#1
Hi guys
I generally play quite slow bluesy solos, and I've always avoided speed exercises, because fast soloing has never been my thing. But, recently, I've realised how often my idols play slow licks, before blasting into a fast run, then back into the slow (Slash does it, Buddy Guy takes it to the extreme, etc.).

Unfortunately, I just don't seem to have the technique to manage that sort of thing - if I do play fast passages, it always loses the melody, the expressivity, and it just sounds bad, and messy.

So, I've tried to play some chromatic runs (you know, four notes per string, up and down) and scales, over and over again, with not much effect.
Today, I tried to use the metronome, but had trouble finding a beat, and did not see much effect.

So, I ask you for help!

How can I use the metronome more effectively? Bearing in mind I have very little patience for repetitive practicing

Are there songs that help with this sort of thing? What I've been trying, is playing along with Guns N Roses solos where there are those fast licks, but I haven't been able to incorporate them into my playing...

Cheers
#2
If you read the first link in my sig (it's the sticky at the top of this forum that asks you quite explicitly to read it), you'll get a pretty good idea of how to "get faster".
#3
Well if you want to play fast then your gonna have to do repetitve practicing. There are no short cuts. But just because its repetitive doesn't mean its boring. When you get the rewards its all worth it.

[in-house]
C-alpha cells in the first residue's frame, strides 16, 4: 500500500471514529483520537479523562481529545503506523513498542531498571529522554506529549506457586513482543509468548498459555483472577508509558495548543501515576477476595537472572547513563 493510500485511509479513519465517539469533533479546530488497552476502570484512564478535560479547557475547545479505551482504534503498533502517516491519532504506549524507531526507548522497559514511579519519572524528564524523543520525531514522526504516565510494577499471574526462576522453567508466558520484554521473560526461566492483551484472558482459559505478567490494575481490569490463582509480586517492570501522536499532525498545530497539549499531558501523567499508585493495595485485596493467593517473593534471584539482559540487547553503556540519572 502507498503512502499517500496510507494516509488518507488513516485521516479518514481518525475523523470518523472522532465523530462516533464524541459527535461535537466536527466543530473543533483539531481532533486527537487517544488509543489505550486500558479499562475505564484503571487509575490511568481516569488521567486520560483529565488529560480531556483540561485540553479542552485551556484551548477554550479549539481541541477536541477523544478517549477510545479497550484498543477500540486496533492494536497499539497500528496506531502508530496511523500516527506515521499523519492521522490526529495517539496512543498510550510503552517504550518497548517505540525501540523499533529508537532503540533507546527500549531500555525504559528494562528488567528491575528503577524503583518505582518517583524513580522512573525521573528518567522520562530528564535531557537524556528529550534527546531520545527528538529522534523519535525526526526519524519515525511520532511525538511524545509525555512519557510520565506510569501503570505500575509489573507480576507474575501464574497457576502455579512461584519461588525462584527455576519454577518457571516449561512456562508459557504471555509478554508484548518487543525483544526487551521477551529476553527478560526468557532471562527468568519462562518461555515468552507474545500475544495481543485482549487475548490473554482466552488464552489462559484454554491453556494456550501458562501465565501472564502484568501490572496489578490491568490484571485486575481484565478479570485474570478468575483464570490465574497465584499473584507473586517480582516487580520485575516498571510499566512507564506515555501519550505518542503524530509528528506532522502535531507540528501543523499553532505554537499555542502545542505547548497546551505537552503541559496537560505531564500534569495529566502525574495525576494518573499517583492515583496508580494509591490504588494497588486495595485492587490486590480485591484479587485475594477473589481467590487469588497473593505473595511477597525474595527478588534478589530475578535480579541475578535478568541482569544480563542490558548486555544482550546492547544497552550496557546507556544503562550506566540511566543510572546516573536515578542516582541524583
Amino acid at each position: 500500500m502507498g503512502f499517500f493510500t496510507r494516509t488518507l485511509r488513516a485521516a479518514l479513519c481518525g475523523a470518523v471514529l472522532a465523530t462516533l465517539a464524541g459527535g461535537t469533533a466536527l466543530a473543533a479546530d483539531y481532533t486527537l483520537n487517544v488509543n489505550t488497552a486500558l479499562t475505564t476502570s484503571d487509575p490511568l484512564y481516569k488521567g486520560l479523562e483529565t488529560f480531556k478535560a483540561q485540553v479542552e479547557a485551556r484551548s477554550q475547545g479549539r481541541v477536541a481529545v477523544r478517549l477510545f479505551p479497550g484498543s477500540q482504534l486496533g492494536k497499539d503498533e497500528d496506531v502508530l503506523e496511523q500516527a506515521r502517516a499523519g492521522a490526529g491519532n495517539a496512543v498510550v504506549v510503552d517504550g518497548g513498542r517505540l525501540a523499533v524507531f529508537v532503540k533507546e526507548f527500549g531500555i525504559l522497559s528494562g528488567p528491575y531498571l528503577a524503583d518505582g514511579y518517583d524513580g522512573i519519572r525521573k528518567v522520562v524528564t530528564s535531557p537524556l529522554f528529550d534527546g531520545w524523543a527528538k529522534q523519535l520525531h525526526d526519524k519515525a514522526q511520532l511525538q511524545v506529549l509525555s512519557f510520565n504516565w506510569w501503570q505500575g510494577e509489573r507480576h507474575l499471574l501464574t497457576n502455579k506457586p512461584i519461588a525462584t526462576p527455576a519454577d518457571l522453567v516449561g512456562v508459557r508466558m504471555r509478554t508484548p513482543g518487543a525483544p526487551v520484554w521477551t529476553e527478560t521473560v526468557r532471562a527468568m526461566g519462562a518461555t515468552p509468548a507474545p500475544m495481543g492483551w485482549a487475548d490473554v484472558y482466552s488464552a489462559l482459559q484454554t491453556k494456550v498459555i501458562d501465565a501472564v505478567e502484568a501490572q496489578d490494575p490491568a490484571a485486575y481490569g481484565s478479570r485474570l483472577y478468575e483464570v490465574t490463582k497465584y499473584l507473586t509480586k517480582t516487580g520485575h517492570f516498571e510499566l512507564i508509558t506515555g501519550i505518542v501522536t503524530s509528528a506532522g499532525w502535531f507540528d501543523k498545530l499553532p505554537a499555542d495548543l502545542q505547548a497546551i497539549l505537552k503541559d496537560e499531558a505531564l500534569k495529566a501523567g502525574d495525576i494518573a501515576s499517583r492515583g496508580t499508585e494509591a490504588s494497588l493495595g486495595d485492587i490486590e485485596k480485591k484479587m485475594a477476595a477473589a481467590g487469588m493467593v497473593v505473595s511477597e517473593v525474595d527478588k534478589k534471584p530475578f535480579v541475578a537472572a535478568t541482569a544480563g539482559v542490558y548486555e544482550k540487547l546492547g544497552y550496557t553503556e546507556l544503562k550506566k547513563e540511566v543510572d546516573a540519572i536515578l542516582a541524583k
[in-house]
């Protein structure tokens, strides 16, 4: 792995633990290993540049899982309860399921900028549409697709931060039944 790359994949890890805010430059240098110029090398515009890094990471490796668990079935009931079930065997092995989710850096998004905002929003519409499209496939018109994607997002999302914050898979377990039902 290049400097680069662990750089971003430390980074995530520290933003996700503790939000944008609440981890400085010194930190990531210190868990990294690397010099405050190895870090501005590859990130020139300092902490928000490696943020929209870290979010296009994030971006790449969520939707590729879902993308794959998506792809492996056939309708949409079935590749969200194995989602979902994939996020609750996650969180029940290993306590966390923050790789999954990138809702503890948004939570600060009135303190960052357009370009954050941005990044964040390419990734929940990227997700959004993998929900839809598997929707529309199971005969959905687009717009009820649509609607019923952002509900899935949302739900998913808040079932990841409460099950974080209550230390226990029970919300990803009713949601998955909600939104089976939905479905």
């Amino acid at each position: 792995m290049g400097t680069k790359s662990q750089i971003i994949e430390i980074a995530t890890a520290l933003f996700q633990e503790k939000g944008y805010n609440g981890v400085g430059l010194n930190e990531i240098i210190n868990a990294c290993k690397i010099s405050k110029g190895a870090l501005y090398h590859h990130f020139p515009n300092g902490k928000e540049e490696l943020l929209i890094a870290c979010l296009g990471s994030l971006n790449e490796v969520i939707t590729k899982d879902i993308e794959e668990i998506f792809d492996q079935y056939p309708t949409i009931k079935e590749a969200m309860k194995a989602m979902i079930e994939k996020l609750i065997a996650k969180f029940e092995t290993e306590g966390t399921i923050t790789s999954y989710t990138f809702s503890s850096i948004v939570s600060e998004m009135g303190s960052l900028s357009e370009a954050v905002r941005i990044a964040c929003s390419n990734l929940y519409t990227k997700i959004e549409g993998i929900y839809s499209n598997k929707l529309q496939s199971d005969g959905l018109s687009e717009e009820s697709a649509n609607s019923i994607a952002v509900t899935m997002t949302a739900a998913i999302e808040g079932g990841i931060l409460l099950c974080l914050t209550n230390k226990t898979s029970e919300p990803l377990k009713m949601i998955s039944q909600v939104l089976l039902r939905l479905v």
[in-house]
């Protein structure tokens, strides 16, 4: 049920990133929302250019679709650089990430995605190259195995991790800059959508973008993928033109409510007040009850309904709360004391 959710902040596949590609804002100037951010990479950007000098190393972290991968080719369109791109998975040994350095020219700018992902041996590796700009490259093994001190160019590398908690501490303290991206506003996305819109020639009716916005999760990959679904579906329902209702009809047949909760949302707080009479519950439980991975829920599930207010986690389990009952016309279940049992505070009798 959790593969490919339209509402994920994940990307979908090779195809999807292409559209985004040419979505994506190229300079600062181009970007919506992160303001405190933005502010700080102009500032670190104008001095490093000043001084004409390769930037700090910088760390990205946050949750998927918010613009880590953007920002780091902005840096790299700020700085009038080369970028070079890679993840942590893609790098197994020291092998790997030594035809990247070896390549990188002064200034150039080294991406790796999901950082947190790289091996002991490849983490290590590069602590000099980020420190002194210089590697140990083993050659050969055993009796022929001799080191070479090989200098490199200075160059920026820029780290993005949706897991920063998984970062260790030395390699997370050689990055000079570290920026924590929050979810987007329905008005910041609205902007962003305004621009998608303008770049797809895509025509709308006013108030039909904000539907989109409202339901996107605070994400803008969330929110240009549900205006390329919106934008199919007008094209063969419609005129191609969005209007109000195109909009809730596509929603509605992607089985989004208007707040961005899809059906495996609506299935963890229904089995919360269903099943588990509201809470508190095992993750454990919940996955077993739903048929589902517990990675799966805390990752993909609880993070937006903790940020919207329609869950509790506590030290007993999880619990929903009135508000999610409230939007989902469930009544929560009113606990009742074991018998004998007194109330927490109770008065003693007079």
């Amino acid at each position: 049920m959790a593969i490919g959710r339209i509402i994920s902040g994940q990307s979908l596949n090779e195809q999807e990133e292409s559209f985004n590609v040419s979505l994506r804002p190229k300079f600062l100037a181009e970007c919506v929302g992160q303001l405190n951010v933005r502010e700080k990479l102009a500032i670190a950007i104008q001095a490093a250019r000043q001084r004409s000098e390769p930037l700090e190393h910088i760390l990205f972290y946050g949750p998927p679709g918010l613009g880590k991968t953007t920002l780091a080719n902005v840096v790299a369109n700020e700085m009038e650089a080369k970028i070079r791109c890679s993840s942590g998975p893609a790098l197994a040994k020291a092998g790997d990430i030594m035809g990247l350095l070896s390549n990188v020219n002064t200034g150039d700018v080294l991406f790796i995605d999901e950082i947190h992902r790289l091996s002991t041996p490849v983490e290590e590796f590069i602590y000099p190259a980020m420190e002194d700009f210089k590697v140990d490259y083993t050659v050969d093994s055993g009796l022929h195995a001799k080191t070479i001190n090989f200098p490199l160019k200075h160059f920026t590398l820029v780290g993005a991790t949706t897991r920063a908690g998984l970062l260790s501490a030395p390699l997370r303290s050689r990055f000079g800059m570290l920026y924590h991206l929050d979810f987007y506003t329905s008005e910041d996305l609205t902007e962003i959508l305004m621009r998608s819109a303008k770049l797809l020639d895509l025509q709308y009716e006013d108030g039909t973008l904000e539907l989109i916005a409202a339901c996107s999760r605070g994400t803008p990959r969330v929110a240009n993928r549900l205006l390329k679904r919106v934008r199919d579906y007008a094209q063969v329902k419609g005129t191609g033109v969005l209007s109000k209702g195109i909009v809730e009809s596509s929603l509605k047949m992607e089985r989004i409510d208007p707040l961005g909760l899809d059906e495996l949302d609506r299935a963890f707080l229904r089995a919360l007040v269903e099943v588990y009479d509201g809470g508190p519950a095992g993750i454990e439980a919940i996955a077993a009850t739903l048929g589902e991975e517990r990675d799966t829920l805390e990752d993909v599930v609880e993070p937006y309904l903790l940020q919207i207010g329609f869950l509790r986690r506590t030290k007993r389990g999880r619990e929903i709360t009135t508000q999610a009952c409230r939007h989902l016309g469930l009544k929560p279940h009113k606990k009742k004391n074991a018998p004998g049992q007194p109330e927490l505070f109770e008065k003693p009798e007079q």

Check my article here http://www.ultimate-guitar.com/columns/general_music/to_practice_or_not_to_practice.html

It deals with the misconceptions people have about practicing
Andy
#4
You need to actually fix your technique i'd say if it ain't correct. Cause at low speeds you can kind of wing it and use a lot of tension and you'd still be able to play, albeit a lot less efficiently though.

I suggest slow/zero bpm practise. Play like 1 note every 2 seconds for a start and work on finger independence and dexterity. Those are the 2 most important things you can base all other techniques on. And the picking technique for your right hand. Once you feel happy with your technique at such a slow speed slowly begin pushing your speed while watching your technique. If you feel you can't keep up that's ok. Just have fun playing at the max speed you can manage. Come back the next day and continue and i assure you, you'll cross your barrier.


And as for what to play. Anything really. Songs, exercises, licks ( good time to learn a ton of licks that you can use once you speed up ), anything that uses your fingers and makes you work them. I'd stay away from bending while slow practising though. Cause in the beginning get your alternate picking down, then legato maybe and then bends. Cause when your fingers don't have independence and strength and you bend, you'll tend to tense up without knowing.

And always remember to keep your fingers real close to the strings. Max gap of 1-1.5
centimeters. It just helps your muscles program in don't go too far from the strings. And don't move your fingers off the string. Just push down to sound a note and relax your finger so that i comes back to the start position. Rather than lift it off the string.
Just take it slow and relaxed and speed will come as you improve your technique...

Slow practise ain't more about speed but more of programming your system to play in a particular way. In this case, with good technique and minimal effort. Hope that helped, and if you have any questions feel free to ask
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Last edited by X-Boy at Nov 13, 2008,